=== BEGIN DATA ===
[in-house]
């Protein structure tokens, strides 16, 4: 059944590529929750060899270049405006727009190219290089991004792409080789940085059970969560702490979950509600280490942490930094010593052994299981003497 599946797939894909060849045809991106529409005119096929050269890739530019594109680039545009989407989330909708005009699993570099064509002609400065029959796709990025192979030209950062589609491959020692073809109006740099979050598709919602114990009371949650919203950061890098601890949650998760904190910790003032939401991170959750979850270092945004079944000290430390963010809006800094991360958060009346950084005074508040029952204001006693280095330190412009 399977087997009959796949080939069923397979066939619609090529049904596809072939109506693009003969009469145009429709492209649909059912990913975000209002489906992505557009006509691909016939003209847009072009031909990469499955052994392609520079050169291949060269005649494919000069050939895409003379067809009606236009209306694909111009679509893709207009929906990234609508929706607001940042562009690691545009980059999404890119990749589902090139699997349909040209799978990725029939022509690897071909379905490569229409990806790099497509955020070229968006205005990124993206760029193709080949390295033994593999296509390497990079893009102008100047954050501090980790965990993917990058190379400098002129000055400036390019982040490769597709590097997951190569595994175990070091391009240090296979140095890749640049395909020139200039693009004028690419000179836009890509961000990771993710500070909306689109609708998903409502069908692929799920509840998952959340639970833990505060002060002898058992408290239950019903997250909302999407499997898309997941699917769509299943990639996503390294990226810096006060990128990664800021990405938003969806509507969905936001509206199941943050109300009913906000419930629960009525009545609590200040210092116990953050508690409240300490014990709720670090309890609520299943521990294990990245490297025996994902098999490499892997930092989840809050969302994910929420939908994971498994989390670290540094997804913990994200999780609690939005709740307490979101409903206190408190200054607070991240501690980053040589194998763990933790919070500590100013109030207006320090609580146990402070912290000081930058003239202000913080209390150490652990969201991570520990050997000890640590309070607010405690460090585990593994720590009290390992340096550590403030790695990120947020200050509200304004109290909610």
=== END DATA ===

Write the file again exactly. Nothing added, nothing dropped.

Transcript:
[in-house]
């Protein structure tokens, strides 16, 4: 059944590529929750060899270049405006727009190219290089991004792409080789940085059970969560702490979950509600280490942490930094010593052994299981003497 599946797939894909060849045809991106529409005119096929050269890739530019594109680039545009989407989330909708005009699993570099064509002609400065029959796709990025192979030209950062589609491959020692073809109006740099979050598709919602114990009371949650919203950061890098601890949650998760904190910790003032939401991170959750979850270092945004079944000290430390963010809006800094991360958060009346950084005074508040029952204001006693280095330190412009 399977087997009959796949080939069923397979066939619609090529049904596809072939109506693009003969009469145009429709492209649909059912990913975000209002489906992505557009006509691909016939003209847009072009031909990469499955052994392609520079050169291949060269005649494919000069050939895409003379067809009606236009209306694909111009679509893709207009929906990234609508929706607001940042562009690691545009980059999404890119990749589902090139699997349909040209799978990725029939022509690897071909379905490569229409990806790099497509955020070229968006205005990124993206760029193709080949390295033994593999296509390497990079893009102008100047954050501090980790965990993917990058190379400098002129000055400036390019982040490769597709590097997951190569595994175990070091391009240090296979140095890749640049395909020139200039693009004028690419000179836009890509961000990771993710500070909306689109609708998903409502069908692929799920509840998952959340639970833990505060002060002898058992408290239950019903997250909302999407499997898309997941699917769509299943990639996503390294990226810096006060990128990664800021990405938003969806509507969905936001509206199941943050109300009913906000419930629960009525009545609590200040210092116990953050508690409240300490014990709720670090309890609520299943521990294990990245490297025996994902098999490499892997930092989840809050969302994910929420939908994971498994989390670290540094997804913990994200999780609690939005709740307490979101409903206190408190200054607070991240501690980053040589194998763990933790919070500590100013109030207006320090609580146990402070912290000081930058003239202000913080209390150490652990969201991570520990050997000890640590309070607010405690460090585990593994720590009290390992340096550590403030790695990120947020200050509200304004109290909610």